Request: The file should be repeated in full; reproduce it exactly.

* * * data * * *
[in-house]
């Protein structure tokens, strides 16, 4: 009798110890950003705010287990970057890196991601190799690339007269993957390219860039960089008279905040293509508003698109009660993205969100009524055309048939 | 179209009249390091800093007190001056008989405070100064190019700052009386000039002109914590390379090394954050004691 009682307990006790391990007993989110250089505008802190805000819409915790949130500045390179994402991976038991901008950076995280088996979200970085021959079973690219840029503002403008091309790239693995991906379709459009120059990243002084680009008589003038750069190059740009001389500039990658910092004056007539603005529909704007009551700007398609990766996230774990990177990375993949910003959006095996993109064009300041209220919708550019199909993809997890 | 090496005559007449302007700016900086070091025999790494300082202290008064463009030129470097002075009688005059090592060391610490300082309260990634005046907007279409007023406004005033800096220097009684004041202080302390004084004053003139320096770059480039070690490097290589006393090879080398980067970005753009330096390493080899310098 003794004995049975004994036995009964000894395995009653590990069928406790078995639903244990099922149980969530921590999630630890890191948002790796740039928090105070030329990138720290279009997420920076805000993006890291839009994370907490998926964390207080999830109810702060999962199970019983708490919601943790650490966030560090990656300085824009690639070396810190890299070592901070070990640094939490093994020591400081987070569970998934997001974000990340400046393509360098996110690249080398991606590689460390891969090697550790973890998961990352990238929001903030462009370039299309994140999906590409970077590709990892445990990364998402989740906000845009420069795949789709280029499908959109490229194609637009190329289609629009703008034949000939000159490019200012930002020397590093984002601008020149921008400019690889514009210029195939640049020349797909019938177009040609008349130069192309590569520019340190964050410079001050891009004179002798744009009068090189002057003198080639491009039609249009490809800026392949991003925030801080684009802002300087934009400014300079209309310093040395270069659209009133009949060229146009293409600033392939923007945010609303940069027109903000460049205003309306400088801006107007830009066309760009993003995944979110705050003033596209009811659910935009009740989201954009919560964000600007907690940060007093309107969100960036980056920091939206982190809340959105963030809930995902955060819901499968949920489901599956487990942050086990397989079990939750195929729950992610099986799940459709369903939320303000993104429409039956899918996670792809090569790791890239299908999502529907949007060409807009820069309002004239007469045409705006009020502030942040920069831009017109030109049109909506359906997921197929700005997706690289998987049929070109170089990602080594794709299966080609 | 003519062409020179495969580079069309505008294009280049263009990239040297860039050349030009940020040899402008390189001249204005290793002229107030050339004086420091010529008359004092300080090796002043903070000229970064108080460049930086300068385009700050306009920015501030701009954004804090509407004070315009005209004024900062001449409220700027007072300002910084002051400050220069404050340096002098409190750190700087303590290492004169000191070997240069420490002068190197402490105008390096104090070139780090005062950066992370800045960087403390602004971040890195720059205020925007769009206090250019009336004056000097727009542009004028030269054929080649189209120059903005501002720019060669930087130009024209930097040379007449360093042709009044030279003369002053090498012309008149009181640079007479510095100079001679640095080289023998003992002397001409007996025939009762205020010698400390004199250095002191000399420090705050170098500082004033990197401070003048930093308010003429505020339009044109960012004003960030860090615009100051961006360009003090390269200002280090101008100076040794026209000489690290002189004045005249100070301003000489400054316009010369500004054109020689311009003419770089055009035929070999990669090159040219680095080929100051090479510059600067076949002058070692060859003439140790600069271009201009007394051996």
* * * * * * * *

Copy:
[in-house]
């Protein structure tokens, strides 16, 4: 009798110890950003705010287990970057890196991601190799690339007269993957390219860039960089008279905040293509508003698109009660993205969100009524055309048939 | 179209009249390091800093007190001056008989405070100064190019700052009386000039002109914590390379090394954050004691 009682307990006790391990007993989110250089505008802190805000819409915790949130500045390179994402991976038991901008950076995280088996979200970085021959079973690219840029503002403008091309790239693995991906379709459009120059990243002084680009008589003038750069190059740009001389500039990658910092004056007539603005529909704007009551700007398609990766996230774990990177990375993949910003959006095996993109064009300041209220919708550019199909993809997890 | 090496005559007449302007700016900086070091025999790494300082202290008064463009030129470097002075009688005059090592060391610490300082309260990634005046907007279409007023406004005033800096220097009684004041202080302390004084004053003139320096770059480039070690490097290589006393090879080398980067970005753009330096390493080899310098 003794004995049975004994036995009964000894395995009653590990069928406790078995639903244990099922149980969530921590999630630890890191948002790796740039928090105070030329990138720290279009997420920076805000993006890291839009994370907490998926964390207080999830109810702060999962199970019983708490919601943790650490966030560090990656300085824009690639070396810190890299070592901070070990640094939490093994020591400081987070569970998934997001974000990340400046393509360098996110690249080398991606590689460390891969090697550790973890998961990352990238929001903030462009370039299309994140999906590409970077590709990892445990990364998402989740906000845009420069795949789709280029499908959109490229194609637009190329289609629009703008034949000939000159490019200012930002020397590093984002601008020149921008400019690889514009210029195939640049020349797909019938177009040609008349130069192309590569520019340190964050410079001050891009004179002798744009009068090189002057003198080639491009039609249009490809800026392949991003925030801080684009802002300087934009400014300079209309310093040395270069659209009133009949060229146009293409600033392939923007945010609303940069027109903000460049205003309306400088801006107007830009066309760009993003995944979110705050003033596209009811659910935009009740989201954009919560964000600007907690940060007093309107969100960036980056920091939206982190809340959105963030809930995902955060819901499968949920489901599956487990942050086990397989079990939750195929729950992610099986799940459709369903939320303000993104429409039956899918996670792809090569790791890239299908999502529907949007060409807009820069309002004239007469045409705006009020502030942040920069831009017109030109049109909506359906997921197929700005997706690289998987049929070109170089990602080594794709299966080609 | 003519062409020179495969580079069309505008294009280049263009990239040297860039050349030009940020040899402008390189001249204005290793002229107030050339004086420091010529008359004092300080090796002043903070000229970064108080460049930086300068385009700050306009920015501030701009954004804090509407004070315009005209004024900062001449409220700027007072300002910084002051400050220069404050340096002098409190750190700087303590290492004169000191070997240069420490002068190197402490105008390096104090070139780090005062950066992370800045960087403390602004971040890195720059205020925007769009206090250019009336004056000097727009542009004028030269054929080649189209120059903005501002720019060669930087130009024209930097040379007449360093042709009044030279003369002053090498012309008149009181640079007479510095100079001679640095080289023998003992002397001409007996025939009762205020010698400390004199250095002191000399420090705050170098500082004033990197401070003048930093308010003429505020339009044109960012004003960030860090615009100051961006360009003090390269200002280090101008100076040794026209000489690290002189004045005249100070301003000489400054316009010369500004054109020689311009003419770089055009035929070999990669090159040219680095080929100051090479510059600067076949002058070692060859003439140790600069271009201009007394051996």